• He is connected to fighting. I suppose he is good at it, but how did he become skilled in it? Did he train as a guard? Why?
  • He admires the protagonist. Why? What exactly does he admire? How does he express such admiration?
  • He is friends with the protagonist. For how long have they known each other? Why does this friendship "work out"? Do they fight sometimes? Is there a topic they don't discuss? WHY?

Be sure to take a look into the worldbuilding conceps you so kindly provided: naivety vs. cynicism, religion and loss of innocence.

  • Is B naive or cynical? Why? Does this put him in conflict with the protagonist? Will their friendship be affected?
  • Does B believe in the gods? Does he like them? Does he agree with being used as a pawn by a goddess? What about demigods? Does B think such power is useful or a threat?
  • Did B lose his innocence? Or is he one of those always hopeful guys? Once again, why?

Any character present throughout the story should have some sort of good reason to be there, especially a character like you describe that will clearly be risking their life and conscience in escalating battle and wrong-doing. Why don't they quit? What do they stand to gain that is so important to them? At some point, it becomes implausible to continue saying "they just want treasure".

I'd expand on your young man. Ditch the "secret admirer" aspect, ditch his shyness or innocence, even give him a previous girlfriend. Have him declare his love. Your MC pretends he is not serious, and she is naive, and just wants to be friends. He is heartbroke, but your demigod promises him if he does not go on the quest, he will never gain his heart's desire. THAT'S why he goes, he thinks it is the only way. Then after he risks his life to save the MC, gets injured and brought back to health by her, then he does it AGAIN, and she eventually realizes she is in love with him and tells him so. Consummated love is a powerful reason for him to stay by her side until the bitter end, and that is his story arc, from rejected suitor to beloved mate. It can end in happily ever after, or his death to save the MC, either way.

I think you have to give him some depth, if he is going to be present throughout the story, just for plausibility.

  • Thank you for your specific suggestions, it really helps me understand your point
    – user289661
    Dec 10, 2017 at 0:25

Generally, trios work because a trio follows an Id-Ego-Superego dynamic. Two better display it, I'll swap out characters for two famous fictional trios: Repsectively, this can be the McCoy(Bones)-Kirk-Spock dynamic OR the Ron-Harry-Hermione dynamic.

The Id (Bones, Ron) is the emotional and intuitive member of the team. They are generally more knowledgeable in society matters and how society will react to events (street smarts). There skills will rely on manuvering complexities of politics and while not an academic sort (That isn't to say that Bones isn't smart, because he'll remind you he's a doctor), they are the more passionate and caring than their opposite number, the Super-ego, and generally are anti-rule and look at society through the lense of the common people.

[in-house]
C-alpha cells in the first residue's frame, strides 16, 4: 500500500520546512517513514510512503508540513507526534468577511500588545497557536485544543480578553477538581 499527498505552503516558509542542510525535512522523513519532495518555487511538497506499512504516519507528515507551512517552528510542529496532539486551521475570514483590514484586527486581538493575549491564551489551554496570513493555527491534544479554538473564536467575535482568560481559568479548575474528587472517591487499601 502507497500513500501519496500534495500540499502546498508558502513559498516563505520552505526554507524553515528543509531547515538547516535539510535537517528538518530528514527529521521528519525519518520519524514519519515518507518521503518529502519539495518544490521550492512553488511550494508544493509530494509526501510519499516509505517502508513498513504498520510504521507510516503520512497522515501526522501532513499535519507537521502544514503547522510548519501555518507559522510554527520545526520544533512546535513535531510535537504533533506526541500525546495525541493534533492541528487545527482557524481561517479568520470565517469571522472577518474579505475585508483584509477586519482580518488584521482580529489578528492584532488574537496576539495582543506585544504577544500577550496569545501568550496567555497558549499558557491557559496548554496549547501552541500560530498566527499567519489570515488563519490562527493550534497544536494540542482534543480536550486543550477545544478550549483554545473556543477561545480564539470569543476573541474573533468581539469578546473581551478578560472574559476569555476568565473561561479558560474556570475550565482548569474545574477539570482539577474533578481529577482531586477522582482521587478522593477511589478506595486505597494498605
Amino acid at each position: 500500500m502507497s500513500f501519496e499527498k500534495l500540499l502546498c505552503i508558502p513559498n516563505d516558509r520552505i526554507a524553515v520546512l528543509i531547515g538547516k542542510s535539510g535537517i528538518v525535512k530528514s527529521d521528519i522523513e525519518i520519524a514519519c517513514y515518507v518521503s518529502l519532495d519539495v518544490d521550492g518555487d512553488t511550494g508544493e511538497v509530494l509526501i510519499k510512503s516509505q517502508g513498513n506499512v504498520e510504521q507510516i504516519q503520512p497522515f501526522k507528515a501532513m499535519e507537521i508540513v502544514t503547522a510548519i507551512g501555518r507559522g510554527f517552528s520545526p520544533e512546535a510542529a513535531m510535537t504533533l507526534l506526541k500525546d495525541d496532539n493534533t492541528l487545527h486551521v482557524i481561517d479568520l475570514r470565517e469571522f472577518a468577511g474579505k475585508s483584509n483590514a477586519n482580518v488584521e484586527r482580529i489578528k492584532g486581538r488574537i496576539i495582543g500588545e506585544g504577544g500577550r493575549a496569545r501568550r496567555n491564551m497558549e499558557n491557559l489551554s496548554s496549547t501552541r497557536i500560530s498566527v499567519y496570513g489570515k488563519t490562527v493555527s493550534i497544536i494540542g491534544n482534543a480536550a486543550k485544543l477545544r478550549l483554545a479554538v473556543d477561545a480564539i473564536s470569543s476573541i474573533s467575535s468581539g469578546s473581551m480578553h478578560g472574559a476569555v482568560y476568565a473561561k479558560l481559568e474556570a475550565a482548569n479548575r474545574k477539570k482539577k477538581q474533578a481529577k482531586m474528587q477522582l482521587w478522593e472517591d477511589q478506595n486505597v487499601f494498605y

The Super-Ego (Spock, Hermione) is the more logical and more calculating of the trio. They are book smart as opposed to street smart and understand the theories and sciences of their universe better than the either two. They tend to approach society by the understanding of the rules and authority, rather than the people bound by those (Consider Herminoe who appeals that a proper society that abhors classist notions would not have House Elves, as opposed to Ron, who says, "Yeah, but that's not what people do."). The Super-Ego will typically have a better tactical knowledge and can get frustrated when people do not listen to logic and reason, even if it's in their best interest.

The Ego (Kirk, Harry) is typically the hero in the simplest use (though variants exist), and will represent the balance between the Id and Super-Ego. They typically are good at listening to both sides of the argument and can find a way to phrase the raw passion in a way that the Super-ego can understand and vice versa. This allows them the fluidity to understand both sides to have validity but see the flaw in both pure implementations. As the hero, this typically results in the decisions that win the day, combining the best of the other solutions to cover the base.

In this situation, a good balance is that if side character one is the skeptic towards basic human decency, then your other guy must balance this with "Our enemies are not inhumans" and that there is a line that we cannot cross. Another option is that he is the eternal optimist and believes in the people, not necessarily the society. In the original Fruedian origin, the Super-Ego is the person who understands the systems of society (not so much general logic, but society logic, rules, and laws.). The Id understands the society culture (the way people act inside of prespective laws... what they say versus what they do.)